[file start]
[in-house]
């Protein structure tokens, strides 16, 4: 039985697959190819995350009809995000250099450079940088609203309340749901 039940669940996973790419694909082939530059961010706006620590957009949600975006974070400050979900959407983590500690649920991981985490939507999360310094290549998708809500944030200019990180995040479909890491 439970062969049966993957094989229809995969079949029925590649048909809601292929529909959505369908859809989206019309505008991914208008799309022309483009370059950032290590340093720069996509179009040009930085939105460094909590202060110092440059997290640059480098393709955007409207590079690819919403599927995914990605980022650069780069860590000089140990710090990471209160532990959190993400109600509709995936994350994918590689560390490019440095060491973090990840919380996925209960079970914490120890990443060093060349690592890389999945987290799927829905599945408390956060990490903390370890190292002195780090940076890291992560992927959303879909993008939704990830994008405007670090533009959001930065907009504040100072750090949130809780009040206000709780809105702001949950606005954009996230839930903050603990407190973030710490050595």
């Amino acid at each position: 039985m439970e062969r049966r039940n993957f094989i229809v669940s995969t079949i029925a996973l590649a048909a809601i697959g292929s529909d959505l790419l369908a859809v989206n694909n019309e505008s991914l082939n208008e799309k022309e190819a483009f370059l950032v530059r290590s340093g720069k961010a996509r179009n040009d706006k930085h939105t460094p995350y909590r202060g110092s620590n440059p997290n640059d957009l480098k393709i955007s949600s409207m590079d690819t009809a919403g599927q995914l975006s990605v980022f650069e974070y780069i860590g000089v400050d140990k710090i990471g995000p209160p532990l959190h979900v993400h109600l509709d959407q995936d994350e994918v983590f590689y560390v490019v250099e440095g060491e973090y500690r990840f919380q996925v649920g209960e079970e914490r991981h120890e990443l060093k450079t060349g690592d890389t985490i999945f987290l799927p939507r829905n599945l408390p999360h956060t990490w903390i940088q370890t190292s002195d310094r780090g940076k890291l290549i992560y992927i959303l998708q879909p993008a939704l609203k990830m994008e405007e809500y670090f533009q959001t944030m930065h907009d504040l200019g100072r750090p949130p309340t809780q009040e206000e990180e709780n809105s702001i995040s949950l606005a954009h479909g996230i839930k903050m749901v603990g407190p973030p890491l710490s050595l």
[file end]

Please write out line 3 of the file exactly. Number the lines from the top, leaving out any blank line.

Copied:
């Amino acid at each position: 039985m439970e062969r049966r039940n993957f094989i229809v669940s995969t079949i029925a996973l590649a048909a809601i697959g292929s529909d959505l790419l369908a859809v989206n694909n019309e505008s991914l082939n208008e799309k022309e190819a483009f370059l950032v530059r290590s340093g720069k961010a996509r179009n040009d706006k930085h939105t460094p995350y909590r202060g110092s620590n440059p997290n640059d957009l480098k393709i955007s949600s409207m590079d690819t009809a919403g599927q995914l975006s990605v980022f650069e974070y780069i860590g000089v400050d140990k710090i990471g995000p209160p532990l959190h979900v993400h109600l509709d959407q995936d994350e994918v983590f590689y560390v490019v250099e440095g060491e973090y500690r990840f919380q996925v649920g209960e079970e914490r991981h120890e990443l060093k450079t060349g690592d890389t985490i999945f987290l799927p939507r829905n599945l408390p999360h956060t990490w903390i940088q370890t190292s002195d310094r780090g940076k890291l290549i992560y992927i959303l998708q879909p993008a939704l609203k990830m994008e405007e809500y670090f533009q959001t944030m930065h907009d504040l200019g100072r750090p949130p309340t809780q009040e206000e990180e709780n809105s702001i995040s949950l606005a954009h479909g996230i839930k903050m749901v603990g407190p973030p890491l710490s050595l």